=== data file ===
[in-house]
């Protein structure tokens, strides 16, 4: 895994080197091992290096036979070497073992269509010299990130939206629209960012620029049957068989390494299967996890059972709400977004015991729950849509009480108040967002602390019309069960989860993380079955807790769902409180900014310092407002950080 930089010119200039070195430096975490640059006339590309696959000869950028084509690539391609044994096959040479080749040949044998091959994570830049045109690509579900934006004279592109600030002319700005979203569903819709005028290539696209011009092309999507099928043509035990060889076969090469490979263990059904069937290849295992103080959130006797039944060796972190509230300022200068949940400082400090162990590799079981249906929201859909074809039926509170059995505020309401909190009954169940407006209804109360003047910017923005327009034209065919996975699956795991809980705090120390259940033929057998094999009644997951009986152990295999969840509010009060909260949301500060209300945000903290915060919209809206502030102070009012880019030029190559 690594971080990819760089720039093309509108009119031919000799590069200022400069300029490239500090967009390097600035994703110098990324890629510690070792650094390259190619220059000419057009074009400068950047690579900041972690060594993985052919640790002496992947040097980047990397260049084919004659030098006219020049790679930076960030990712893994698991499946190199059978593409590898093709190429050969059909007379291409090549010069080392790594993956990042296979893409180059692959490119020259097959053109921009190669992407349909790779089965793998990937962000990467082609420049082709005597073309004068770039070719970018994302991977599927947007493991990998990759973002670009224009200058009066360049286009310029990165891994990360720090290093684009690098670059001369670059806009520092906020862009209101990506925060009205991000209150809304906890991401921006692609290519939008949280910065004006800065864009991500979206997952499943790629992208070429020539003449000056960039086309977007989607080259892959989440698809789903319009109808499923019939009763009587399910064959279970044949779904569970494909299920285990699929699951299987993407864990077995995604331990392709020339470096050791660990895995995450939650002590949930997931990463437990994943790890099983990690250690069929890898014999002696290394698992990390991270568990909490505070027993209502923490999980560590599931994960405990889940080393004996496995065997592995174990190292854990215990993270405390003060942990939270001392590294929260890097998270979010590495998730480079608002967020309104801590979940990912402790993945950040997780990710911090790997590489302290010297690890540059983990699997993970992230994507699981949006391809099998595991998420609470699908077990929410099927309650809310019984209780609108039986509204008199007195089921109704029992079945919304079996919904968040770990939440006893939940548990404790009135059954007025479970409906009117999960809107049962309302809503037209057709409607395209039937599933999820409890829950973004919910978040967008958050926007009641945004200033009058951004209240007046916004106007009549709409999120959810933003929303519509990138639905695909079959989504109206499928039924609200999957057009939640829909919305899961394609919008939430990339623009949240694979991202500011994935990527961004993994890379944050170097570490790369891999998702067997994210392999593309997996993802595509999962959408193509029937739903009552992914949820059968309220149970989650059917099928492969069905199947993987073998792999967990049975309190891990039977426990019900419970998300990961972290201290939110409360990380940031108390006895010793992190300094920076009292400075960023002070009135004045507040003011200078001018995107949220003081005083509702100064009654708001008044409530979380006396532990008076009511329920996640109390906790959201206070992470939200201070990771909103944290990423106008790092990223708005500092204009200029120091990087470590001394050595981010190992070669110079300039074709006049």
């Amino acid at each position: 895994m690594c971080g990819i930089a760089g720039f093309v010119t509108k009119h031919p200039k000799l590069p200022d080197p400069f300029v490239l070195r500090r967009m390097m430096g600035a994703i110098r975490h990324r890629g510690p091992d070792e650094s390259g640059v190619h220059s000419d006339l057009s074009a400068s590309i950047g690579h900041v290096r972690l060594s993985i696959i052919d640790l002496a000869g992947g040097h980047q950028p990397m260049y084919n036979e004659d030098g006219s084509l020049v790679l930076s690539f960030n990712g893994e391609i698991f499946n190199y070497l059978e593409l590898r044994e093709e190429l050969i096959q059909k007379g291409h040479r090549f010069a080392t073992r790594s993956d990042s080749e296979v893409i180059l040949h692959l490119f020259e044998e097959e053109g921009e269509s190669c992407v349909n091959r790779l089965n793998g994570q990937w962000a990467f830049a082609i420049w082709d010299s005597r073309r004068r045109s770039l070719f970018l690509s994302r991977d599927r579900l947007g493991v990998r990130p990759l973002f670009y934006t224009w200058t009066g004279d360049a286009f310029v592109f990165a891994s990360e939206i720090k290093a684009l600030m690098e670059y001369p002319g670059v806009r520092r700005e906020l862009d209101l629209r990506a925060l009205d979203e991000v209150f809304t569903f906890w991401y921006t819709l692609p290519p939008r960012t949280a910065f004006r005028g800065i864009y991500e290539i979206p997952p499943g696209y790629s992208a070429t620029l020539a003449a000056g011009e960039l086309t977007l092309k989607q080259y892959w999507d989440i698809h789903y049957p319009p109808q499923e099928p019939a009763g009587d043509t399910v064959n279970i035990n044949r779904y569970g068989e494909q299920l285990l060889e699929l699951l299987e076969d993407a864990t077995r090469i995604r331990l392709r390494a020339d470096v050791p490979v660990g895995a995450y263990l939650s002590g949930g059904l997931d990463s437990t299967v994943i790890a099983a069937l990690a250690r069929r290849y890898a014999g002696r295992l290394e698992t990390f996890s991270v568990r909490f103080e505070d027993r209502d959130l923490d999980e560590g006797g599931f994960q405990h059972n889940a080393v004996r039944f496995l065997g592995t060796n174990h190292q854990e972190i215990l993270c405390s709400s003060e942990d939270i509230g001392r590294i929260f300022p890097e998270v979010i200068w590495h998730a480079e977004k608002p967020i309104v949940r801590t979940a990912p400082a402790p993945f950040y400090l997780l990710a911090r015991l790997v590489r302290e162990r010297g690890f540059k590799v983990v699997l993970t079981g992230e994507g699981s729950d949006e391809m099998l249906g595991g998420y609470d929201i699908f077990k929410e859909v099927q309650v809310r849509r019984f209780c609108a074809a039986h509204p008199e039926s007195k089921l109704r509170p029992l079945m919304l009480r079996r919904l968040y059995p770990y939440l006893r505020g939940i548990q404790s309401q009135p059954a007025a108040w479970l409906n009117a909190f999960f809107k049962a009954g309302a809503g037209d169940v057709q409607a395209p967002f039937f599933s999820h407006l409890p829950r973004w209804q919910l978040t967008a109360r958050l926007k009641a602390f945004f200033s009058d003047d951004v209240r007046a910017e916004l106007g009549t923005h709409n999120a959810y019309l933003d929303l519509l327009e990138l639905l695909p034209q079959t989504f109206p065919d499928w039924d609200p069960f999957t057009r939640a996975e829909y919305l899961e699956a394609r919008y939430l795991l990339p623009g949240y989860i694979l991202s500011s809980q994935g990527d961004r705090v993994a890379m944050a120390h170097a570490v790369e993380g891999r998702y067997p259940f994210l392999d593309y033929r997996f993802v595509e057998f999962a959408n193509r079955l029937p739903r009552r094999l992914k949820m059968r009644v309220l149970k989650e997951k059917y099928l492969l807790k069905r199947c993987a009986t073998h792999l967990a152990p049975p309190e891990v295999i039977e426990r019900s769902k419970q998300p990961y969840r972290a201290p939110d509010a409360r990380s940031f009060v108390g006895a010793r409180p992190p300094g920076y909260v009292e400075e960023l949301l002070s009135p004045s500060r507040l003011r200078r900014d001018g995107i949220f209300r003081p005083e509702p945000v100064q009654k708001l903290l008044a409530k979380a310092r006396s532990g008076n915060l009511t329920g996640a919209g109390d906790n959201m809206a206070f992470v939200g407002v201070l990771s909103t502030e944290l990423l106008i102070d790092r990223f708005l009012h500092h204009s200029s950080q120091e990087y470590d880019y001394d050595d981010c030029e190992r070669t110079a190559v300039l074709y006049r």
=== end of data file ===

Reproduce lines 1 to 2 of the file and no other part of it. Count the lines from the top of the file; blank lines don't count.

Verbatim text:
[in-house]
């Protein structure tokens, strides 16, 4: 895994080197091992290096036979070497073992269509010299990130939206629209960012620029049957068989390494299967996890059972709400977004015991729950849509009480108040967002602390019309069960989860993380079955807790769902409180900014310092407002950080 930089010119200039070195430096975490640059006339590309696959000869950028084509690539391609044994096959040479080749040949044998091959994570830049045109690509579900934006004279592109600030002319700005979203569903819709005028290539696209011009092309999507099928043509035990060889076969090469490979263990059904069937290849295992103080959130006797039944060796972190509230300022200068949940400082400090162990590799079981249906929201859909074809039926509170059995505020309401909190009954169940407006209804109360003047910017923005327009034209065919996975699956795991809980705090120390259940033929057998094999009644997951009986152990295999969840509010009060909260949301500060209300945000903290915060919209809206502030102070009012880019030029190559 690594971080990819760089720039093309509108009119031919000799590069200022400069300029490239500090967009390097600035994703110098990324890629510690070792650094390259190619220059000419057009074009400068950047690579900041972690060594993985052919640790002496992947040097980047990397260049084919004659030098006219020049790679930076960030990712893994698991499946190199059978593409590898093709190429050969059909007379291409090549010069080392790594993956990042296979893409180059692959490119020259097959053109921009190669992407349909790779089965793998990937962000990467082609420049082709005597073309004068770039070719970018994302991977599927947007493991990998990759973002670009224009200058009066360049286009310029990165891994990360720090290093684009690098670059001369670059806009520092906020862009209101990506925060009205991000209150809304906890991401921006692609290519939008949280910065004006800065864009991500979206997952499943790629992208070429020539003449000056960039086309977007989607080259892959989440698809789903319009109808499923019939009763009587399910064959279970044949779904569970494909299920285990699929699951299987993407864990077995995604331990392709020339470096050791660990895995995450939650002590949930997931990463437990994943790890099983990690250690069929890898014999002696290394698992990390991270568990909490505070027993209502923490999980560590599931994960405990889940080393004996496995065997592995174990190292854990215990993270405390003060942990939270001392590294929260890097998270979010590495998730480079608002967020309104801590979940990912402790993945950040997780990710911090790997590489302290010297690890540059983990699997993970992230994507699981949006391809099998595991998420609470699908077990929410099927309650809310019984209780609108039986509204008199007195089921109704029992079945919304079996919904968040770990939440006893939940548990404790009135059954007025479970409906009117999960809107049962309302809503037209057709409607395209039937599933999820409890829950973004919910978040967008958050926007009641945004200033009058951004209240007046916004106007009549709409999120959810933003929303519509990138639905695909079959989504109206499928039924609200999957057009939640829909919305899961394609919008939430990339623009949240694979991202500011994935990527961004993994890379944050170097570490790369891999998702067997994210392999593309997996993802595509999962959408193509029937739903009552992914949820059968309220149970989650059917099928492969069905199947993987073998792999967990049975309190891990039977426990019900419970998300990961972290201290939110409360990380940031108390006895010793992190300094920076009292400075960023002070009135004045507040003011200078001018995107949220003081005083509702100064009654708001008044409530979380006396532990008076009511329920996640109390906790959201206070992470939200201070990771909103944290990423106008790092990223708005500092204009200029120091990087470590001394050595981010190992070669110079300039074709006049």